The 56

Thu 31st July – Mon 25th August 2014


Ciaran Stordy

at 08:03 on 13th Aug 2014



A chilling piece of documentary theatre about the tragic fire at Bradford City stadium in 1985. Its script, written using real testimonies of victims and their family members, made this play a hard-hitting, unflinching force.

As I walked into the venue I beheld two men and a woman sitting atop replicated wooden seating, staring forlornly into the back recesses of the room. These were survivors of the fire, played by Willy Taylor, Tom Lodge and Danni Phillips. The atmosphere was ice cold and electric, as if I had stumbled upon the clandestine meeting of some grotesque cult. I took my seat, fascinated.

Suddenly there sounded in the background the recording of a radio announcement made in the aftermath of the fire, its terrible content setting an acute emotional pitch. From there the three began to tell their respective stories, which overlapped and interrupted each other in a combined crescendo of pure drama. As if their legs would not lift them for sheer grief, the actors did not move except to gesticulate earnestly while they recounted their ordeals. This rootedness on stage lent their voices great volume and their stories sharp urgency.

As the different accounts progressed towards the shared climax of the flaming stands they became increasingly disturbing. “I’ve been down a coal mine,” spluttered Lodge, recalling his panicked scramble for escape from the smoke-choked stands, “but [in the stadium] it was worse.” First-hand descriptions of the destructive power of fire and gruesome injuries shocked to the core. Yet as I squirmed and grimaced I realised that, by getting under my skin, the show was exhibiting its quality. Good theatre is able to provoke an audience emotionally.

I was not more than four feet from the cast; this close proximity enhanced the potency of their body language. Sedentary as they were, it was the less emphatic movements that contributed to the energy of their characters. Neither resentful gulps, nor twitching eyelids, nor clenched jaws were capable of passing unnoticed; thus the performance was able to achieve emotional nuance and sensitivity. Such virtues were vital considering the delicateness of subject matter and the fact that the actors hailed from Sheffield rather than Bradford. They were far from unconvincing as Bradfordians, however, and were able to unravel their tales of woe with tact.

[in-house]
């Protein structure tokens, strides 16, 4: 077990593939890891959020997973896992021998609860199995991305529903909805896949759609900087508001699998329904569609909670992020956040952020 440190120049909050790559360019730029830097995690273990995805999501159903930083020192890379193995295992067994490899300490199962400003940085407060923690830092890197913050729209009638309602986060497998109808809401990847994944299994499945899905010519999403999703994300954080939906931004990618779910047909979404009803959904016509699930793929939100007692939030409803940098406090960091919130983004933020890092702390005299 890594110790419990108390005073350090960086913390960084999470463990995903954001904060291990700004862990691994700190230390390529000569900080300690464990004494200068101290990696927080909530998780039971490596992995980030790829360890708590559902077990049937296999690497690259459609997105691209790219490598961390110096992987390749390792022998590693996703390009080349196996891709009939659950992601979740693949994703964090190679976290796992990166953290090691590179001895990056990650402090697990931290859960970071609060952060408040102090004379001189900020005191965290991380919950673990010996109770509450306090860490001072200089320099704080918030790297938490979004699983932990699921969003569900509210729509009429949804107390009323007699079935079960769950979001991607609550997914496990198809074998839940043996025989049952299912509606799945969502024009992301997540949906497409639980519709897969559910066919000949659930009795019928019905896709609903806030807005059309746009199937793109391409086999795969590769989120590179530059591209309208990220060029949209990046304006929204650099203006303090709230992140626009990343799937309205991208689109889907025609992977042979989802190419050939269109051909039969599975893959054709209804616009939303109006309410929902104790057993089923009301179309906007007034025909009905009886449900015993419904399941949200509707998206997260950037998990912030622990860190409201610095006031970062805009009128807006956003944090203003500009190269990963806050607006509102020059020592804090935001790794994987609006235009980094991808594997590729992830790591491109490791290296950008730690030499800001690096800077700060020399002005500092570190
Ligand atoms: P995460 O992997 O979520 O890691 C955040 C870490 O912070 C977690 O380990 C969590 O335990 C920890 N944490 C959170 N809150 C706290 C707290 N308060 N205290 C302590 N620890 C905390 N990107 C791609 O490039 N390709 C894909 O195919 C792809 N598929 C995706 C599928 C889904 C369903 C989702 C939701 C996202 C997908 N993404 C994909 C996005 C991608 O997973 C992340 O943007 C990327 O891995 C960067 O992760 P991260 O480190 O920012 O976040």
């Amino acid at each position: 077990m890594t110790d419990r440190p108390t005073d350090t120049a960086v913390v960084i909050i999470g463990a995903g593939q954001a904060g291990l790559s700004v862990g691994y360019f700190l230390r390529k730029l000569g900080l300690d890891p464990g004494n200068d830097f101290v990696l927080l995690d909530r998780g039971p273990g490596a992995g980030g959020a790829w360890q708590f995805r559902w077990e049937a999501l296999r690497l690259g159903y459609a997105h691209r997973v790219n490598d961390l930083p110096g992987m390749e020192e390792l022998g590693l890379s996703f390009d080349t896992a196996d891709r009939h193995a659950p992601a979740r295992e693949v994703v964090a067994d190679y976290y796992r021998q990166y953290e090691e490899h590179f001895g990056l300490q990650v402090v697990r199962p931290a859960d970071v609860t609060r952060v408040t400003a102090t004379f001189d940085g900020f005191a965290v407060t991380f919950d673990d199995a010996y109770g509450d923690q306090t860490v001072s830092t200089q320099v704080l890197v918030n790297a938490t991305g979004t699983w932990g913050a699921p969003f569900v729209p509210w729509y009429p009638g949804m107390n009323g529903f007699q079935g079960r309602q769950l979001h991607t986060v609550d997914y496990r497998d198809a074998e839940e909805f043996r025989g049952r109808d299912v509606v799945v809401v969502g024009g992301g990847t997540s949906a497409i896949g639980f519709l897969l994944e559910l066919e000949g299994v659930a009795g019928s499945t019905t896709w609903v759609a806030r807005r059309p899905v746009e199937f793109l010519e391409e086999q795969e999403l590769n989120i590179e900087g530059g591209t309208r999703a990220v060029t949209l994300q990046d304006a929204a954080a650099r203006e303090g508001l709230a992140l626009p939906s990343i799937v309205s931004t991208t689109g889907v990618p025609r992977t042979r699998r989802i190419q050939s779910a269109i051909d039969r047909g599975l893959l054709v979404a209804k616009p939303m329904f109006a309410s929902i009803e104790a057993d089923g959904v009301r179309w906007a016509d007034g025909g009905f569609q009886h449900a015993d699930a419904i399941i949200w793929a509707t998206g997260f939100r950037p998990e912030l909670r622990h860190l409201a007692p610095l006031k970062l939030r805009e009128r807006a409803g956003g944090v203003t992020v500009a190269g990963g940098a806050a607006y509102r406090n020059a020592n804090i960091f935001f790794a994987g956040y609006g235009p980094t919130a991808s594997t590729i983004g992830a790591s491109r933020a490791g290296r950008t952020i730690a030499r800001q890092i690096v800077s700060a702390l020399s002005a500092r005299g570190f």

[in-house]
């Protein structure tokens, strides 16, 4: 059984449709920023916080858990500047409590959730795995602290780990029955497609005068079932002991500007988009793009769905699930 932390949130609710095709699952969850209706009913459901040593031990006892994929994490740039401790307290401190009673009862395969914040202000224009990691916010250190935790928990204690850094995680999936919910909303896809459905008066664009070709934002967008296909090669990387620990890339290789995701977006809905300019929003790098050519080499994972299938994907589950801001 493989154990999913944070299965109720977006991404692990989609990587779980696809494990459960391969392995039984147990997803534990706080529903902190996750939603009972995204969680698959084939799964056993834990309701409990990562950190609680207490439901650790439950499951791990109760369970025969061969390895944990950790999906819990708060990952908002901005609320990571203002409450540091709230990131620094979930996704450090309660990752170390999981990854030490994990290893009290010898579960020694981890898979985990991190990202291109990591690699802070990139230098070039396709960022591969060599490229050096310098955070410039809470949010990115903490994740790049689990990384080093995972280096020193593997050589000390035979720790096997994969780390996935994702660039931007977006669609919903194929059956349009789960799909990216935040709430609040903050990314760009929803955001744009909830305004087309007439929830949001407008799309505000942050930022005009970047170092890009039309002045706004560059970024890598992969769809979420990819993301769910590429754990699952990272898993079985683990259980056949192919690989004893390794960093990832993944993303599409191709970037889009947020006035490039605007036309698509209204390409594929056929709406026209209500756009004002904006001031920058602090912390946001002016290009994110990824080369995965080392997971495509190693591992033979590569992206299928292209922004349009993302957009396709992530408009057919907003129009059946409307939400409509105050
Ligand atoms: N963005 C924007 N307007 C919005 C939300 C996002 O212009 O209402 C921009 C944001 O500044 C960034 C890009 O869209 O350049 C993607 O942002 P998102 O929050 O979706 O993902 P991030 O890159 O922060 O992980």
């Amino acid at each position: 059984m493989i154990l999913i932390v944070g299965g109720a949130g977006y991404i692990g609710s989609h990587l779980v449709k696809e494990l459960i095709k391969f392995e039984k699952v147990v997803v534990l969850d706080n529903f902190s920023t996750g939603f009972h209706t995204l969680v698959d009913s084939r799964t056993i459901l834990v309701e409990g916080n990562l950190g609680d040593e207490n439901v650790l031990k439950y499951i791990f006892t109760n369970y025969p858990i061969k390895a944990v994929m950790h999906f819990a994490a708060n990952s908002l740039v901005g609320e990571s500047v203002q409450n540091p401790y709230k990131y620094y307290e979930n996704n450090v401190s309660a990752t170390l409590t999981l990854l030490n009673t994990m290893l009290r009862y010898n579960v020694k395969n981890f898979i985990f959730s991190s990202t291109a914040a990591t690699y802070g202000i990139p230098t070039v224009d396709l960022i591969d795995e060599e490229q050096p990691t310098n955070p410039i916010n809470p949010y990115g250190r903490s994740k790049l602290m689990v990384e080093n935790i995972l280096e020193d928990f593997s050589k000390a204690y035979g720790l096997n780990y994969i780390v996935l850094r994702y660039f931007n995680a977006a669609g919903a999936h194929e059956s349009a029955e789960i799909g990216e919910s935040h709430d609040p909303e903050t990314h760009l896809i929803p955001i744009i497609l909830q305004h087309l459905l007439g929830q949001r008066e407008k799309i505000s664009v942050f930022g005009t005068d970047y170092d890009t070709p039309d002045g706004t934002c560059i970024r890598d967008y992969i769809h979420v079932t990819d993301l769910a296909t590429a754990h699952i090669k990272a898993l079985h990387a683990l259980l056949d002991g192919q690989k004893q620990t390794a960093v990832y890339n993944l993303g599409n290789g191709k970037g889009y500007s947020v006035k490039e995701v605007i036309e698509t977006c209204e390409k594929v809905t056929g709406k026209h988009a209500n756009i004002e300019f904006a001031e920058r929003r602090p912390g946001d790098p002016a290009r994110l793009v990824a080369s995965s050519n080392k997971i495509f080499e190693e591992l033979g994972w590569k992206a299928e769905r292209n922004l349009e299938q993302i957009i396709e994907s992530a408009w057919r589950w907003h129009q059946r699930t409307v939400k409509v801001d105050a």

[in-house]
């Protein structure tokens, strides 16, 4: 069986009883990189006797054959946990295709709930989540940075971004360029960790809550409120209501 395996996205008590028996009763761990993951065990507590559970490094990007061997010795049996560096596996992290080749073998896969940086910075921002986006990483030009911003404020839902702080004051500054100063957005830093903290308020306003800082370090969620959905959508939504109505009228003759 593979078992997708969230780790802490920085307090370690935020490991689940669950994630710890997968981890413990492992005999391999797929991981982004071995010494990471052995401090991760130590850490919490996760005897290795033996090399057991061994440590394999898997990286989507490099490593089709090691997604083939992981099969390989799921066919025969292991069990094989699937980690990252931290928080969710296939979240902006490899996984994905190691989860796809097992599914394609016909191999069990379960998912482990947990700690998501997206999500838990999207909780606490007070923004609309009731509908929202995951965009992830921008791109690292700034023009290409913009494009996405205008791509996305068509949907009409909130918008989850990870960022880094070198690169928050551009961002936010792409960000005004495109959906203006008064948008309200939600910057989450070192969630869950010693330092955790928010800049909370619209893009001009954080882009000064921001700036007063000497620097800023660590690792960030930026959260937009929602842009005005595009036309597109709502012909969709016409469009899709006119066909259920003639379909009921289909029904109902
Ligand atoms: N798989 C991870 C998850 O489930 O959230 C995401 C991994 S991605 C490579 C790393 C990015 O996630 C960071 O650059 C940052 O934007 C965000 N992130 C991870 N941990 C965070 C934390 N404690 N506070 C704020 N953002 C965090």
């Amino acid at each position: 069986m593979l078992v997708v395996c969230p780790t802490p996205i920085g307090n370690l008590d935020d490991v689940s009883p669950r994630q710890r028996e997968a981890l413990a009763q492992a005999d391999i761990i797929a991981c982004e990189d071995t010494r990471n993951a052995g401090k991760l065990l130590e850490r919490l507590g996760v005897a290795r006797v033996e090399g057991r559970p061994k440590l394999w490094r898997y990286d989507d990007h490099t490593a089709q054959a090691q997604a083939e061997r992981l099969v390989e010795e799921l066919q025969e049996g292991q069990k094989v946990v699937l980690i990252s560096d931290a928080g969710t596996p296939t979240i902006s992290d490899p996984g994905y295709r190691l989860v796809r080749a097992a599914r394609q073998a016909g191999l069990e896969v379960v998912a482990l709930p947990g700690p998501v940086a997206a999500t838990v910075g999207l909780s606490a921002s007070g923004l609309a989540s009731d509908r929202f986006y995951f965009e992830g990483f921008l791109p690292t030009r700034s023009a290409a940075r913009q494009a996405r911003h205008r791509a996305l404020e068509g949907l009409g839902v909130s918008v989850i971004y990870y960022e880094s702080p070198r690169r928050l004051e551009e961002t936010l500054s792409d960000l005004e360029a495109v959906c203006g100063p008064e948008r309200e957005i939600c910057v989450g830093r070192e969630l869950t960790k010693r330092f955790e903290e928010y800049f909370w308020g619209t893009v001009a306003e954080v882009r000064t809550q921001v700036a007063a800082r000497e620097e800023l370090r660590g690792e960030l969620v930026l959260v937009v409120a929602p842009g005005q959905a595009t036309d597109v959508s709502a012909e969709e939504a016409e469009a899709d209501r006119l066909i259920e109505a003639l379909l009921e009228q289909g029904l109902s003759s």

A highly recommended, nearly flawless show whose verbatim style channels real suffering and speaks in a vein of authenticity.


Ben Hickey

at 09:33 on 13th Aug 2014



‘The 56’ is a challenging and cathartic piece of documentary theatre about the Bradford City stadium fire of 1985. Told through three intersecting narratives from character witnesses, it offers an unflinching account of the tragedy while asking us to consider how we choose to remember and commemorate such events.

The full title of the play describes it as ‘A Testimony’. The three actors deliver lines of actual witness testimonies from the day, lending the piece a decidedly authentic air. Each character delivers dialogue entirely lacking in melodrama and overstatement, allowing the horror of the tragedy to grow organically from people’s remembrances.

It takes some skill to make these witness testimonies come alive. Each of the actors manages to do just that, delivering the lines in a way that is disarmingly intimate. The tiny details of going to a football game - the walk to the ground and the colour of the turnstiles - are expressed perfectly and lure the audience in to this reality. Such preciseness in the writing means that when disaster strikes we are caught off-balance and watch it unfold afresh.

Nowhere is this in greater evidence than in the performance of Danni Philips whose every pause, intonation and inflection is carefully considered. He gives the play a sense of a private encounter rather than an authoritative version of the past.

The three eyewitness accounts have been carefully sewn together to provide a panoramic picture of the scene. The best moments are when the three monologues synchronise for a fleeting moment by focusing on particular details, such as the acrid smoke from the stand’s burning roof or the truly horrifying sight of a man slowly walking out of the stand completely engulfed in flame. The dramatic apexes of the story are communicated in a way that is understated rather than sensational.

Although the story is written and the words prescribed, this show’s real triumph is in its understanding that pathos and emotion that lie in small, seemingly insignificant details: the cup of tea at half-time, the wisp of smoke in the air. Delivered in a way that is both frank and empathetic, these images resonate in a way that is profoundly affecting. While many choose to search for the overarching legacy of incomprehensible disaster, ‘The 56’ demonstrates how the vivid and raw memories of ordinary people may in fact serve to teach us the most.


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